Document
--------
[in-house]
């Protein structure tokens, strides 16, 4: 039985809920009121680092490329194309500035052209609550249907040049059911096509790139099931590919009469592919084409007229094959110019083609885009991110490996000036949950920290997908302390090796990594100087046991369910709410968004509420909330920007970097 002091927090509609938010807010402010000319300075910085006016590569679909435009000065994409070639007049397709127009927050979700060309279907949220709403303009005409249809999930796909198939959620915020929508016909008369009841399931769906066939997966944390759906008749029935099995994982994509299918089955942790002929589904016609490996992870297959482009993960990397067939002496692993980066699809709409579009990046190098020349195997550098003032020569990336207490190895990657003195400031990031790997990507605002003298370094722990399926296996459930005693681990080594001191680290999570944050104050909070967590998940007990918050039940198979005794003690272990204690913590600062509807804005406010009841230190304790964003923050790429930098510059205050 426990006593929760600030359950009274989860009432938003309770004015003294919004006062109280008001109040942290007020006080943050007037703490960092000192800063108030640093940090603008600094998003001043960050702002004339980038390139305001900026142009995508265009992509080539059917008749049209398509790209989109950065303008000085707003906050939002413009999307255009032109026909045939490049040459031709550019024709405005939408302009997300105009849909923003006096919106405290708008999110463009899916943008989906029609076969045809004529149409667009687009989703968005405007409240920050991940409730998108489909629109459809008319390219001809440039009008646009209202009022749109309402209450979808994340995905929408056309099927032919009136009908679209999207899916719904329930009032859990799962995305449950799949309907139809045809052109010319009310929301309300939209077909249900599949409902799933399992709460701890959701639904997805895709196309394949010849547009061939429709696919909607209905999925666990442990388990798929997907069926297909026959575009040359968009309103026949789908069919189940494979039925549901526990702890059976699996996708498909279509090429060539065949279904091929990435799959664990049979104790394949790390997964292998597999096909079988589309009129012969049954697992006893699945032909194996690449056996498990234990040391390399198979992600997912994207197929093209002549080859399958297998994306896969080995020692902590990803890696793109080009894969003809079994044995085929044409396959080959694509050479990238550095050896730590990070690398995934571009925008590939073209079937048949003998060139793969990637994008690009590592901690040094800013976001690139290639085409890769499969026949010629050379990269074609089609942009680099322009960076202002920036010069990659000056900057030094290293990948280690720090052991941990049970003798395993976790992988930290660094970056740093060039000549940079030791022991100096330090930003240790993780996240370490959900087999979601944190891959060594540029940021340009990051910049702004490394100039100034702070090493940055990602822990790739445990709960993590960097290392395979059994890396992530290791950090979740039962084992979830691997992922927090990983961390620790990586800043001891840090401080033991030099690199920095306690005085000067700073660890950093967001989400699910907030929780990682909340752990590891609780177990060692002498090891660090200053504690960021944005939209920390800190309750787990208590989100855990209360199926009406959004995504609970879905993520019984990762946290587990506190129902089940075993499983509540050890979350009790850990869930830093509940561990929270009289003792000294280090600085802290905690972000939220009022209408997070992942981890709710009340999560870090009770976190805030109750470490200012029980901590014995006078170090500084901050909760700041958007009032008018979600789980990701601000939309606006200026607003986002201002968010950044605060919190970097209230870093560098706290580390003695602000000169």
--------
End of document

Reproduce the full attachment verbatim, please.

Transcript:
[in-house]
């Protein structure tokens, strides 16, 4: 039985809920009121680092490329194309500035052209609550249907040049059911096509790139099931590919009469592919084409007229094959110019083609885009991110490996000036949950920290997908302390090796990594100087046991369910709410968004509420909330920007970097 002091927090509609938010807010402010000319300075910085006016590569679909435009000065994409070639007049397709127009927050979700060309279907949220709403303009005409249809999930796909198939959620915020929508016909008369009841399931769906066939997966944390759906008749029935099995994982994509299918089955942790002929589904016609490996992870297959482009993960990397067939002496692993980066699809709409579009990046190098020349195997550098003032020569990336207490190895990657003195400031990031790997990507605002003298370094722990399926296996459930005693681990080594001191680290999570944050104050909070967590998940007990918050039940198979005794003690272990204690913590600062509807804005406010009841230190304790964003923050790429930098510059205050 426990006593929760600030359950009274989860009432938003309770004015003294919004006062109280008001109040942290007020006080943050007037703490960092000192800063108030640093940090603008600094998003001043960050702002004339980038390139305001900026142009995508265009992509080539059917008749049209398509790209989109950065303008000085707003906050939002413009999307255009032109026909045939490049040459031709550019024709405005939408302009997300105009849909923003006096919106405290708008999110463009899916943008989906029609076969045809004529149409667009687009989703968005405007409240920050991940409730998108489909629109459809008319390219001809440039009008646009209202009022749109309402209450979808994340995905929408056309099927032919009136009908679209999207899916719904329930009032859990799962995305449950799949309907139809045809052109010319009310929301309300939209077909249900599949409902799933399992709460701890959701639904997805895709196309394949010849547009061939429709696919909607209905999925666990442990388990798929997907069926297909026959575009040359968009309103026949789908069919189940494979039925549901526990702890059976699996996708498909279509090429060539065949279904091929990435799959664990049979104790394949790390997964292998597999096909079988589309009129012969049954697992006893699945032909194996690449056996498990234990040391390399198979992600997912994207197929093209002549080859399958297998994306896969080995020692902590990803890696793109080009894969003809079994044995085929044409396959080959694509050479990238550095050896730590990070690398995934571009925008590939073209079937048949003998060139793969990637994008690009590592901690040094800013976001690139290639085409890769499969026949010629050379990269074609089609942009680099322009960076202002920036010069990659000056900057030094290293990948280690720090052991941990049970003798395993976790992988930290660094970056740093060039000549940079030791022991100096330090930003240790993780996240370490959900087999979601944190891959060594540029940021340009990051910049702004490394100039100034702070090493940055990602822990790739445990709960993590960097290392395979059994890396992530290791950090979740039962084992979830691997992922927090990983961390620790990586800043001891840090401080033991030099690199920095306690005085000067700073660890950093967001989400699910907030929780990682909340752990590891609780177990060692002498090891660090200053504690960021944005939209920390800190309750787990208590989100855990209360199926009406959004995504609970879905993520019984990762946290587990506190129902089940075993499983509540050890979350009790850990869930830093509940561990929270009289003792000294280090600085802290905690972000939220009022209408997070992942981890709710009340999560870090009770976190805030109750470490200012029980901590014995006078170090500084901050909760700041958007009032008018979600789980990701601000939309606006200026607003986002201002968010950044605060919190970097209230870093560098706290580390003695602000000169």